GOP downplays Jan. 6 violence: Like a ‘normal tourist visit’
Republican after Republican on Wednesday repeatedly sought to downplay the violence of the Jan. 6 insurrection, with one Georgia lawmaker likening the mobs overwhelming Capitol Police and vandalizing Capitol offices to a “normal tourist visit.”
Rep. Andrew Clyde (R-Ga.) made the tourist comment, saying that calling what happened at the Capitol on Jan. 6 an insurrection “is a boldfaced lie.”
“Watching the TV footage of those who entered the Capitol and walked through Statuary Hall showed people in an orderly fashion staying between the stanchions and ropes taking videos and pictures,” the first-term lawmaker said. “You know, if you didn’t know the TV footage was a video from Jan. 6, you’d think it was a normal tourist visit.”
Four hundred people have been charged with crimes related to the Jan. 6 attack, which interrupted the counting of the Electoral College and forced the evacuation of the House and Senate.
It also led to former President Trump’s second impeachment. Five people died from events associated with the attack, including a Capitol Police officer. Two other police officers died by suicide after the attack.
Republicans at a House Oversight and Reform Committee hearing about the attack Wednesday downplayed Trump’s involvement, with some defending the rioters.
The statements were particularly striking coming the same day the House GOP drummed Rep. Liz Cheney (R-Wyo.) out of leadership for her steady criticisms of Trump, who she and a handful of Republicans say incited the riot.
Rep. Paul Gosar (R-Ariz.) said Ashli Babbitt, a rioter shot and killed by a Capitol Police officer as she tried to jump through a window smashed by the mob right outside the House chamber was a “veteran wrapped in an American flag” who was “executed.”
Rep. Ralph Norman (R-S.C.) questioned whether the rioters were motivated by support for the former president, even though many of them have confirmed it in legal proceedings.
“I don’t know who did a poll to say that they were Trump supporters,” Norman said of the mob, many of whom were carrying signs or wearing clothing indicating their support for Trump.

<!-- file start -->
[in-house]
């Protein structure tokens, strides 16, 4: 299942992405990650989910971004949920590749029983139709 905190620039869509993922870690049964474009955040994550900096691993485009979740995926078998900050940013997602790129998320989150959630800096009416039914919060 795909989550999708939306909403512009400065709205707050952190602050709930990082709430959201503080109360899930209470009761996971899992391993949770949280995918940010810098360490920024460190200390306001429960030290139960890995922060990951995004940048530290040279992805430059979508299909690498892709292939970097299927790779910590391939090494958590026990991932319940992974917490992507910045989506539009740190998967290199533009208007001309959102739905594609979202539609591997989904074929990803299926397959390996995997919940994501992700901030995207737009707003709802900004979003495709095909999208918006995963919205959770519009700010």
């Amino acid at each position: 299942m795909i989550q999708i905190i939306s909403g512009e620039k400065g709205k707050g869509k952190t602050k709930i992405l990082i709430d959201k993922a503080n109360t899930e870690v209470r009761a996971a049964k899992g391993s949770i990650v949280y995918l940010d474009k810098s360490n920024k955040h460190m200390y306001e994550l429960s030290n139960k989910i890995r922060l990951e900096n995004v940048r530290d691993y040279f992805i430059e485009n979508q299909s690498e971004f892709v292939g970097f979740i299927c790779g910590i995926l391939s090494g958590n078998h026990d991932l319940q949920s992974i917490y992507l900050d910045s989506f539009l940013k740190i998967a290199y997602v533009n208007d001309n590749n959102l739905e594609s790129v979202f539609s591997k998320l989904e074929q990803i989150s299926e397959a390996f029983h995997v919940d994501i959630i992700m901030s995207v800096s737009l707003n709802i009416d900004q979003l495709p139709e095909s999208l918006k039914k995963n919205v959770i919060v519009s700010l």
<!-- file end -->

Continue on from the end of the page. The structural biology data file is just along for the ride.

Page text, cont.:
“It was not an insurrection,” added Clyde, who noted he was in the House chamber when the mob tried to break down the doors. “There was an undisciplined mob. There were some rioters and some who committed acts of vandalism.”
Gosar asked former acting Attorney General Jeffrey Rosen if Capitol Police officer Brian Sicknick was killed by a fire extinguisher, before cutting him off and stating that the officer “died of natural causes.”
Despite initial reports that Sicknick was bludgeoned in the head with a fire extinguisher, an autopsy later indicated he suffered two strokes after engaging with the mob and being sprayed with a chemical irritant.
Rep. Jody Hice (R-Ga.) accused Democrats of “cherry-picking” Trump’s words from his rally outside the White House, in which he said those assembled would “peacefully and patriotically make your voices heard” at the Capitol but also warned that “if you don’t fight like hell, you’re not going to have a country anymore.”
“In fact, it was Trump supporters who lost their lives that day, not Trump supporters who were taking the lives of others,” Hice said.
Outraged Democrats accused Republicans of engaging in “revisionist history.”
“Rewriting history serves no purpose other than to cover up the violence and the brutality that we experienced and that was exhibited on Jan. 6,” said Rep. Gerry Connolly (D-Va.). “A shame for America, a shame for this Congress. And revisionist history serves no purpose but to cover that up, and protect that brutality and that violence.”